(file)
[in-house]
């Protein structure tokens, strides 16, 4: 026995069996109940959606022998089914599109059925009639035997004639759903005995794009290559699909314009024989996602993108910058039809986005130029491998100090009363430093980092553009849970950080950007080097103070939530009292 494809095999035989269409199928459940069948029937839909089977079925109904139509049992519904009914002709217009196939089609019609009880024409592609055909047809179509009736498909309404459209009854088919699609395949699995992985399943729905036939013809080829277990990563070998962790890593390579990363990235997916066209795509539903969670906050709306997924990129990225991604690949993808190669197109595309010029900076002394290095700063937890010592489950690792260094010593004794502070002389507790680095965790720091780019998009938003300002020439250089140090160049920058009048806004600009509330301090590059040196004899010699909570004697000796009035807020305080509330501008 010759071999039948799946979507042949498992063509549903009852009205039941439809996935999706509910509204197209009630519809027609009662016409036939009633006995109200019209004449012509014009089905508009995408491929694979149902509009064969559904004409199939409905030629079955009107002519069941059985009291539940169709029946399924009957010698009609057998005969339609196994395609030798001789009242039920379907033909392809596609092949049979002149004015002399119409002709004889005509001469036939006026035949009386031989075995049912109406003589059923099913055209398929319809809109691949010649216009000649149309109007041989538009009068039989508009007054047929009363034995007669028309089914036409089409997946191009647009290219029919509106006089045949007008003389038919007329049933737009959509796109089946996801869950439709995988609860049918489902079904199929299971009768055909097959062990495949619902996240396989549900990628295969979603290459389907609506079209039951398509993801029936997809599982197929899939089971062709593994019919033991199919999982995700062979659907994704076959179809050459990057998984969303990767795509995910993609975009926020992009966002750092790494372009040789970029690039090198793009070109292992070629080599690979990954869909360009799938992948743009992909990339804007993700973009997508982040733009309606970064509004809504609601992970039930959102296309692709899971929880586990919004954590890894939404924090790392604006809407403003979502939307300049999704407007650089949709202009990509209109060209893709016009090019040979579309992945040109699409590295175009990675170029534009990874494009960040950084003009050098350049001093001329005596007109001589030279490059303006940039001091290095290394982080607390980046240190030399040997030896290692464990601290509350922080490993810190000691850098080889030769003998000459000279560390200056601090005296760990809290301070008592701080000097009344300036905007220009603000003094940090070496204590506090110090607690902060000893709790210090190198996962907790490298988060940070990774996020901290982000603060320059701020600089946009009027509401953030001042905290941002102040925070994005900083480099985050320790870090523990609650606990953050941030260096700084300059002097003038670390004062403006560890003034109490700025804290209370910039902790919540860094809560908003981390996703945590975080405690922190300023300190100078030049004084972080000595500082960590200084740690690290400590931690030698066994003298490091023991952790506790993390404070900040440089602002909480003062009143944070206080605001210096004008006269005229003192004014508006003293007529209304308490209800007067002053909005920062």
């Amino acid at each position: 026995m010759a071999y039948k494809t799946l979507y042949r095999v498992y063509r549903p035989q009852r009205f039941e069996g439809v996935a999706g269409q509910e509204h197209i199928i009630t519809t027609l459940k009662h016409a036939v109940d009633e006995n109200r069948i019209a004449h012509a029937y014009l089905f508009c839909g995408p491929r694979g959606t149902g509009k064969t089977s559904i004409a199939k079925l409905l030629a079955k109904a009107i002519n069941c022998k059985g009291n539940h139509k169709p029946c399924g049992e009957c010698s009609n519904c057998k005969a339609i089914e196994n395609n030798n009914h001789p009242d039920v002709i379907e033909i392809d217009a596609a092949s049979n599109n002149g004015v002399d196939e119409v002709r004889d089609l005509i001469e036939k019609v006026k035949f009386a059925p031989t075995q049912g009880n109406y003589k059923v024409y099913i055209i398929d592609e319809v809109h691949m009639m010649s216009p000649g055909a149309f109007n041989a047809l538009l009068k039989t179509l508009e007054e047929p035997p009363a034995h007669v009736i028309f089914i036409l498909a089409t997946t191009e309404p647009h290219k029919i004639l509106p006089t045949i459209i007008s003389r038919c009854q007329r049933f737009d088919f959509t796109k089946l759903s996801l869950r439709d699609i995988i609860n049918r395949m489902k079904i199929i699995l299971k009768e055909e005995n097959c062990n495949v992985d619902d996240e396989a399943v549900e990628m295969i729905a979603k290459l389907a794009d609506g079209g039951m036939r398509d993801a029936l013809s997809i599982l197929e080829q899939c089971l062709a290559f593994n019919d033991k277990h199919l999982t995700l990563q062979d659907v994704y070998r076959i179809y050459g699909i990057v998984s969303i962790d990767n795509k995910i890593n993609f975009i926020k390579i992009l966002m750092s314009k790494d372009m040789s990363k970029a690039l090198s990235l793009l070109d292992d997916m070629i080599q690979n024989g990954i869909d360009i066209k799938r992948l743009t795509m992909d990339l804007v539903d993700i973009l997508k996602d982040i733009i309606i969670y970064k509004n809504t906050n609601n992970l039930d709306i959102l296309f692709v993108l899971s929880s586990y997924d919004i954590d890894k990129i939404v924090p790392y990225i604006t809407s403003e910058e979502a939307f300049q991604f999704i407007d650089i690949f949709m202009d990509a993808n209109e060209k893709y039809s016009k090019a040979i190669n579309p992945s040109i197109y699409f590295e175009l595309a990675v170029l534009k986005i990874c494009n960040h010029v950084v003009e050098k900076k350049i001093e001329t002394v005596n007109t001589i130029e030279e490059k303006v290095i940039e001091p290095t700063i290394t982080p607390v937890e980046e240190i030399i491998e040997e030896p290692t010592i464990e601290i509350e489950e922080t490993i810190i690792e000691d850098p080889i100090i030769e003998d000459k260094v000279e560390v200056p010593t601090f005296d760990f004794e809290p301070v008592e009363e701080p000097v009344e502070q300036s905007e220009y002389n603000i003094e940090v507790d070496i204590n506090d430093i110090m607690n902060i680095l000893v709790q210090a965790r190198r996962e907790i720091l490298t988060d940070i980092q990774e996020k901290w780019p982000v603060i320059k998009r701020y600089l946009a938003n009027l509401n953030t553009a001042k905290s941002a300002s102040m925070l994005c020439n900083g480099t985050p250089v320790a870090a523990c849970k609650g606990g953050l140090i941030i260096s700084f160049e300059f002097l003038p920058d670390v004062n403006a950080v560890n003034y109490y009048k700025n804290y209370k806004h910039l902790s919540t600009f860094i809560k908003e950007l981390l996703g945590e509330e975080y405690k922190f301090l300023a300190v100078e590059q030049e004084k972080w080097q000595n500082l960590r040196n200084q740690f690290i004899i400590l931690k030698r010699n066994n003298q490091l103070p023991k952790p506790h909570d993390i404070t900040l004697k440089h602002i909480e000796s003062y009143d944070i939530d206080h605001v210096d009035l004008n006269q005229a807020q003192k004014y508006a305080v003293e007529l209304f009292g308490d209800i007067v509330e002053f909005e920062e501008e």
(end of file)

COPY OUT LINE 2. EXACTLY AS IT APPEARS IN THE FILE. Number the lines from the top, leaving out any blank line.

């Protein structure tokens, strides 16, 4: 026995069996109940959606022998089914599109059925009639035997004639759903005995794009290559699909314009024989996602993108910058039809986005130029491998100090009363430093980092553009849970950080950007080097103070939530009292 494809095999035989269409199928459940069948029937839909089977079925109904139509049992519904009914002709217009196939089609019609009880024409592609055909047809179509009736498909309404459209009854088919699609395949699995992985399943729905036939013809080829277990990563070998962790890593390579990363990235997916066209795509539903969670906050709306997924990129990225991604690949993808190669197109595309010029900076002394290095700063937890010592489950690792260094010593004794502070002389507790680095965790720091780019998009938003300002020439250089140090160049920058009048806004600009509330301090590059040196004899010699909570004697000796009035807020305080509330501008 010759071999039948799946979507042949498992063509549903009852009205039941439809996935999706509910509204197209009630519809027609009662016409036939009633006995109200019209004449012509014009089905508009995408491929694979149902509009064969559904004409199939409905030629079955009107002519069941059985009291539940169709029946399924009957010698009609057998005969339609196994395609030798001789009242039920379907033909392809596609092949049979002149004015002399119409002709004889005509001469036939006026035949009386031989075995049912109406003589059923099913055209398929319809809109691949010649216009000649149309109007041989538009009068039989508009007054047929009363034995007669028309089914036409089409997946191009647009290219029919509106006089045949007008003389038919007329049933737009959509796109089946996801869950439709995988609860049918489902079904199929299971009768055909097959062990495949619902996240396989549900990628295969979603290459389907609506079209039951398509993801029936997809599982197929899939089971062709593994019919033991199919999982995700062979659907994704076959179809050459990057998984969303990767795509995910993609975009926020992009966002750092790494372009040789970029690039090198793009070109292992070629080599690979990954869909360009799938992948743009992909990339804007993700973009997508982040733009309606970064509004809504609601992970039930959102296309692709899971929880586990919004954590890894939404924090790392604006809407403003979502939307300049999704407007650089949709202009990509209109060209893709016009090019040979579309992945040109699409590295175009990675170029534009990874494009960040950084003009050098350049001093001329005596007109001589030279490059303006940039001091290095290394982080607390980046240190030399040997030896290692464990601290509350922080490993810190000691850098080889030769003998000459000279560390200056601090005296760990809290301070008592701080000097009344300036905007220009603000003094940090070496204590506090110090607690902060000893709790210090190198996962907790490298988060940070990774996020901290982000603060320059701020600089946009009027509401953030001042905290941002102040925070994005900083480099985050320790870090523990609650606990953050941030260096700084300059002097003038670390004062403006560890003034109490700025804290209370910039902790919540860094809560908003981390996703945590975080405690922190300023300190100078030049004084972080000595500082960590200084740690690290400590931690030698066994003298490091023991952790506790993390404070900040440089602002909480003062009143944070206080605001210096004008006269005229003192004014508006003293007529209304308490209800007067002053909005920062």